A sign of a state being successful in its striving towards totalitarianism lies not so much in its implementation of laws and regulations deemed important to control its population as it does in its duping the populace into believing that this enforcement is necessary. As Iranian-American academic and author Azar Nafisi wrote: “The worst crime committed by totalitarian mind-sets is that they force their citizens, including their victims, to become complicit in their crimes.”
With this third stage of banning the sale of wine and other alcohol as part of its feeble Corona-strategy, the South African government has shown it is edging closer to the state of oppression and social control it so strongly desires by seemingly winning the hearts and minds of its people.
With a couple of exceptions, the majority of South Africans rejected the banning of alcohol and wine sales during last year’s shut-down. Hell, being new to this lockdown-thing, the country objected roundly to many of the government’s laws. This mostly unilateral moral revolt was, of course, made easier by a couple of uniquely brain-dead regulations laid-down by president Ramaphosa and his Covid Command Council. Such as it being illegal to buy warm pies for eating and open shoes for wearing.
A glass of wine and cold beer joined a list of consumables deemed illegal, their banning apparently necessary armaments in the fight against Covid-19.
The third liquor ban came flying in at the end of last year, and signs are here that the public is increasingly supporting the banning of the selling of wine, spirits and beer. Whether society’s sudden increase in support and tolerance of the liquor ban is the result of plain Corona fatigue, a generally greater moral vigilance caused by the undeniable concerning path of death and social tragedy of Covid-19 or an all-round increase in puritanical values due to this state of human vulnerability, this is open to question.
That the government is winning the moral high ground through the tagging of liquor as the evil that keeps dying people out of hospital wards, is a fact. Social media is full of this support. Media commentators and those who call into their talk-shows assertively state the need for a ban on liquor. Even the Western Cape government, home to the wine industry, uses each opportunity to underscore the necessity of this lock-down on wine sales.
Those of us who did military service in the army will remember that saying of the most important battle being winning the “hearts and minds” of the local populations among whom the enemy moved. Prohibition Ramaphosa has done exactly that. The minions are backing his message.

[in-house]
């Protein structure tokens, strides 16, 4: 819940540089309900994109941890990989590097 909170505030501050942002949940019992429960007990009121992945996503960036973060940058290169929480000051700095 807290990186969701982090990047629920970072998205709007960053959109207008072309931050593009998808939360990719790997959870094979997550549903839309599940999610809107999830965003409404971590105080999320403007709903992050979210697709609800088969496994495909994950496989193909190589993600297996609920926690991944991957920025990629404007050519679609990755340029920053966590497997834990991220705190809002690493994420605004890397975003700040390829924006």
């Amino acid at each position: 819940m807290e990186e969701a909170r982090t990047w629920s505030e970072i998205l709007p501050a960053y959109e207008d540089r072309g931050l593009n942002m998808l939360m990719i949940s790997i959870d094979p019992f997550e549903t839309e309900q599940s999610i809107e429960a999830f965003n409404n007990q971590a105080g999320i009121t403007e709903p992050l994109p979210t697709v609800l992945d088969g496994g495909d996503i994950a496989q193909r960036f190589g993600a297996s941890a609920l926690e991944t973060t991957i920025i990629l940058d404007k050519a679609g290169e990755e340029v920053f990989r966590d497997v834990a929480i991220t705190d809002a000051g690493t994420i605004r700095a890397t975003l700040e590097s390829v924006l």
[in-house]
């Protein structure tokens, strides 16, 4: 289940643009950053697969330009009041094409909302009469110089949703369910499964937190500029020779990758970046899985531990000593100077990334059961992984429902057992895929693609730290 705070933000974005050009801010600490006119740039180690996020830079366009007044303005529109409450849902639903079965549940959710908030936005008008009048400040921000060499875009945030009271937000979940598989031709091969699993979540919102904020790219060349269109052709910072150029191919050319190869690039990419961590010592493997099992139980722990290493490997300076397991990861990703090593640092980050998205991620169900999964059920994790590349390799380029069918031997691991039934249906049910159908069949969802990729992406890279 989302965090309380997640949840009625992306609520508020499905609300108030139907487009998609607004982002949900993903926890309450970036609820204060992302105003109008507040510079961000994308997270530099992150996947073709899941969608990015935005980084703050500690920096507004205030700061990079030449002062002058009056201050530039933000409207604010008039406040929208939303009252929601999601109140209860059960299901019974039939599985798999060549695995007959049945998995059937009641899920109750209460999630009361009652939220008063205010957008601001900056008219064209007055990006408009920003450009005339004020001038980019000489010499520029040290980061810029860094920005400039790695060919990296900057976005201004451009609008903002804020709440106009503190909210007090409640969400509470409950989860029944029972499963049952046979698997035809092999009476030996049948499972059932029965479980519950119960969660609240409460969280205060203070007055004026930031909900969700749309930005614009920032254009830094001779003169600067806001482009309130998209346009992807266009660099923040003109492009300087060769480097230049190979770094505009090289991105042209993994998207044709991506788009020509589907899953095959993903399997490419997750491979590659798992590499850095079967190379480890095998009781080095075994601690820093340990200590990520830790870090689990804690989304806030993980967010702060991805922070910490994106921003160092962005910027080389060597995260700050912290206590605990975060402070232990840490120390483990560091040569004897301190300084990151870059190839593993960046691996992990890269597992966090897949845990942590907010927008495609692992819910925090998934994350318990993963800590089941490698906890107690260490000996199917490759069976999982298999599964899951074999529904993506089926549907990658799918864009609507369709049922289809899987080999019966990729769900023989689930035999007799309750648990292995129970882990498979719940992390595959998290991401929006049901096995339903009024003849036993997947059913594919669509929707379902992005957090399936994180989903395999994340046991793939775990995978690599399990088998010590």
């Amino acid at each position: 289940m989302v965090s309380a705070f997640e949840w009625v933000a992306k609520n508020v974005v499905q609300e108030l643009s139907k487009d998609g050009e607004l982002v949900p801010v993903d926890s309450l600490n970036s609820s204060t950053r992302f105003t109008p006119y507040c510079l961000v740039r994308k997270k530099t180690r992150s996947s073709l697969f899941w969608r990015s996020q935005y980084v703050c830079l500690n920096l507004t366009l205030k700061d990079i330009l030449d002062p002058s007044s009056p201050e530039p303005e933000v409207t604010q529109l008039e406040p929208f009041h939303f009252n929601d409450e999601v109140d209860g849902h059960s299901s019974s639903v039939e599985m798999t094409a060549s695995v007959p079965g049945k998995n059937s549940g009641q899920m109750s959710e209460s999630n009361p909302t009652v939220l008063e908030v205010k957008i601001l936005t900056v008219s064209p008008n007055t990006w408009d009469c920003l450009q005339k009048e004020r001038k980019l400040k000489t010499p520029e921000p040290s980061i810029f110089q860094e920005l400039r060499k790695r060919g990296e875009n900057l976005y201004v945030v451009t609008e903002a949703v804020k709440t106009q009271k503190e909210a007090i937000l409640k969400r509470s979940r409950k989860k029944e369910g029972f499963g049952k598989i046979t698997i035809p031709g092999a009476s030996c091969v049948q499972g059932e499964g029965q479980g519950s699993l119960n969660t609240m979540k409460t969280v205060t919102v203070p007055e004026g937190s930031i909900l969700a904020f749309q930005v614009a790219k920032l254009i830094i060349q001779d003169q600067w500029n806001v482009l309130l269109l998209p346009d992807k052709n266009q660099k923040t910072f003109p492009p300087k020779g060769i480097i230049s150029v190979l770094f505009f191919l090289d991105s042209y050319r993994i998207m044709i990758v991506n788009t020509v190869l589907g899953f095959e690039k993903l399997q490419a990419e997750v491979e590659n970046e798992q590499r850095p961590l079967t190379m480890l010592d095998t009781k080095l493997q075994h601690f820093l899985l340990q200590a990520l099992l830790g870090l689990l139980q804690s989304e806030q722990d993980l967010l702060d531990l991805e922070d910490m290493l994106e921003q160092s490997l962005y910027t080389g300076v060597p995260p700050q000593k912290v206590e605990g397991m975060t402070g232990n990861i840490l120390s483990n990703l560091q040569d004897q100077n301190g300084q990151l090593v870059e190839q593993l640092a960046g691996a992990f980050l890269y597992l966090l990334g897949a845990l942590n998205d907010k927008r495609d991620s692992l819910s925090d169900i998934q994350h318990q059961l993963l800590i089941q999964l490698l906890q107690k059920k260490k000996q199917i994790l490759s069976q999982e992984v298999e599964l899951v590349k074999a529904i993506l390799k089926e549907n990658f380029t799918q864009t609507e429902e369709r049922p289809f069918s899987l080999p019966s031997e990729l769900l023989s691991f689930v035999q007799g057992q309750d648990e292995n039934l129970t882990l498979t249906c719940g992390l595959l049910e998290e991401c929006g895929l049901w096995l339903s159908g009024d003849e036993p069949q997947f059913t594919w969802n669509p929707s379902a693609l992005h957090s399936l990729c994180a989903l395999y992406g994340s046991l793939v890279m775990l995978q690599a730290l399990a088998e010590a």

If alcohol is resulting in greater trauma-ward admissions due to drink-fuelled violence and motor vehicle accidents, the fault lies on the side of the South African authorities before the blame can be placed on the alcohol industry.
Through a lack of will to regulate and poor policing, the government has allowed the proliferation of illegal, unlicensed liquor-outlets. There are over 180 000 booze-sellers plying their trade – or waiting to do so once the ban is lifted – and these illegal sellers are going about their business with the apparent consent of the authorities. That 180 000 is double the number of the country’s legal liquor outlets. Suffice to say a large number of these trauma cases apparently choking hospitals are the result of this illicit liquor trading, which the government has a responsibility to shut-down. And is not doing.
Since anti-Corona measures were placed on society last year, the supposed contract stipulates that regulations would be enforced and policed in order to apply the measures deemed necessary to protect South Africans against the spread of Covid-19. Thus, when anti-liquor laws were relaxed last year to permit the sale of alcohol, where was the regulatory vigilance to ensure the safety of the population? Currently I can’t set foot on Clifton beach without being hauled-off in the sand-strewn cage of a police van. So, where were was all this concerned policing when society began drinking again? Had it been applied, surely a greater awareness of the need for responsible behaviour would have lessened the degree of booze-fuelled depravity.
This is how it works. Or is supposed to work.
What has now happened, is that the rights of a large number of South Africans have been assaulted. Responsible consumers of a legal product have no reason to have the right to do so taken from them. Irresponsible consumers and illegal liquor sellers do not have the same rights as responsible consumers. I have the right to own a dog. Once I begin mistreating that animal, I lose this right. What’s so difficult to understand?
Especially concerning is that the past 10 months has given the government a taste of the vast power it can wield on millions of people by means of a few sentences. If its action of banning liquor sales is not protested against and legally questioned, the door will gradually be opened for bans and lockdowns and restrictions in a post-Corona world. Anytime the social fabric is deemed disrupted, liquor could be made a potential scapegoat along with other elements that were – up until now – for many law-abiding people a daily way of life.
To be complicit to the liquor ban is admitting to having allowed the government to pull the wool over your eyes. And makes you an idiot, useful or otherwise.
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